Published: Friday, August 17, 2007

Lying south of the US capital that is Washington D.C., one would think that Virginia is one American state that visitors will generally ignore. Yet, its scenic location along the coast of the mighty Atlantic Ocean affords the typical Virginia visitor innumerable opportunities for outdoor recreation that bypassing the land otherwise called the "Old Dominion State" would be comparable to ignoring the role it played in the evolution of the great United States.

Virginia and Her Regions

Virginia is one land that has quietly combined its rich historic past with its many outdoor wonders, and these are generally seen in its eight distinct regions. These regions include the Shenandoah Valley, Northern Virginia, Central Virginia, Chesapeake Bay, Heart of Appalachia, Blue Ridge Highlands, Southern Virginia, and Hampton Roads.

The Shenandoah Valley

The region, lying on the northwest side of Virginia, is obviously where one can find the historic Shenandoah Valley whose coverage stretches for 200 miles, encompassing the mountains of Allegheny and Blue Ridge. Rolling hills adorn many areas of this valley, and RVers will find themselves engulfed in a virtual sea of outdoor opportunities in these parts. They can have their choice of hiking, horseback riding, and mountain biking although the caves that have made the valley their home as well are also good spots for exploration.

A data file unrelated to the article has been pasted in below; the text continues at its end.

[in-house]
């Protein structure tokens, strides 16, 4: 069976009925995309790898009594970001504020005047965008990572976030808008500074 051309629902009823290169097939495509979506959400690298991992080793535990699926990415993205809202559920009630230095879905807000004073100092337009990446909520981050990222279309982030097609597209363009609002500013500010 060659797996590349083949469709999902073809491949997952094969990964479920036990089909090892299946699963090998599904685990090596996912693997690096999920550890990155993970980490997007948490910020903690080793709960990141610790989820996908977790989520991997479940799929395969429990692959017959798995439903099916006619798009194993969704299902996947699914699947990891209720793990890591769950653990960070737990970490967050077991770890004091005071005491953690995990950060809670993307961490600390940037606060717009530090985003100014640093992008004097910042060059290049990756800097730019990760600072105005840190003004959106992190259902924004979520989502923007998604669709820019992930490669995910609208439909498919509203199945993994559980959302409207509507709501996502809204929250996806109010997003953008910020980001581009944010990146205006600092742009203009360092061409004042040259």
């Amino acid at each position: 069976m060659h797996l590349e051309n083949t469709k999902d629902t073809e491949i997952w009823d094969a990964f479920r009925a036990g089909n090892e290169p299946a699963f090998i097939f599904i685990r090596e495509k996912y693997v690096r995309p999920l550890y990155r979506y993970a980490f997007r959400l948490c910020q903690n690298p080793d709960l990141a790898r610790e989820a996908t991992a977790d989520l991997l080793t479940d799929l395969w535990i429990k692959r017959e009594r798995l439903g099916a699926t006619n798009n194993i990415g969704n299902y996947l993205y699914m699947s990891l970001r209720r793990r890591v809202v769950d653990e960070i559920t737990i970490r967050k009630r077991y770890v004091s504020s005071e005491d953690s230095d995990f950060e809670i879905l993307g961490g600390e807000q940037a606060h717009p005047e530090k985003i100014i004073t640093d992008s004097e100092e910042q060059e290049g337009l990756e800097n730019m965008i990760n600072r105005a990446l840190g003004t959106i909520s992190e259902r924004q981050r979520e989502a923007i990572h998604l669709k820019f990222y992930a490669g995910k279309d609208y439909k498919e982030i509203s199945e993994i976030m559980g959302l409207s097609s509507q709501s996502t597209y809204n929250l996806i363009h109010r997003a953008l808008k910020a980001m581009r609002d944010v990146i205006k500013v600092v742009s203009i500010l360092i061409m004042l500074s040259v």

For a more diverse set of outdoor enjoyment, Shenandoah National Park is situated nearby, and so is Blue Ridge Parkway, considered by many as the loveliest in the US. Meanwhile, a portion of the Allegheny Mountains can also be accessed here with its equally diverse attractions, apart from providing visitors with spectacular views of the rural landscape of Virginia.

There are many other natural wonders found in this region such that RVers will definitely need more than a day to achieve complete exploration. For this, a suitable RV park is called for, an aspect ably answered by numerous regional RV campgrounds. Of these, Luray-based Country Waye RV Resort ought to be quite interesting because aside from being near prominent regional attractions like the Shenandoah Valley and its accompanying national park, it is also in great proximity to another regional wonder, the Luray Caverns, the biggest and the most famous in the US with its ceilings that reach as high as ten stories.

Northern Virginia

The region lies adjacent to Washington D.C., but before RVers decide to head straight to the American capital, it would be better if they embark on a tour of Northern Virginia since the region boasts of several exciting attractions that cannot be found anywhere else. There are many upscale shopping centers here, complemented by first-class restaurants and scenic resorts, making the region a favorite among shopaholics and leisure hunters.

Historical landmarks also occupy a significant portion of Northern Virginia and these are seen in its many museums, cemeteries, and memorial sites. Additionally, "Horse Country" is another name attached to this region owing to the many horse-centered events that regularly take place in its midst. RVers will definitely be delighted to see various horse breeds participating in such activities as polo matches and steeplechase races.

For a place to stay, there is Cedar Mountain Campground to head off to. Settled in Culpeper town, the campground is near several regional historical landmarks, notably military battlefields. However, for RV-boarded tourists who prefer to experience outdoor fun, mysterious Luray Caverns and the fabulous Skyline Drive are both situated close by. Meanwhile, Old Rag Mountain, also found a few distances away, is a good ground for hikers.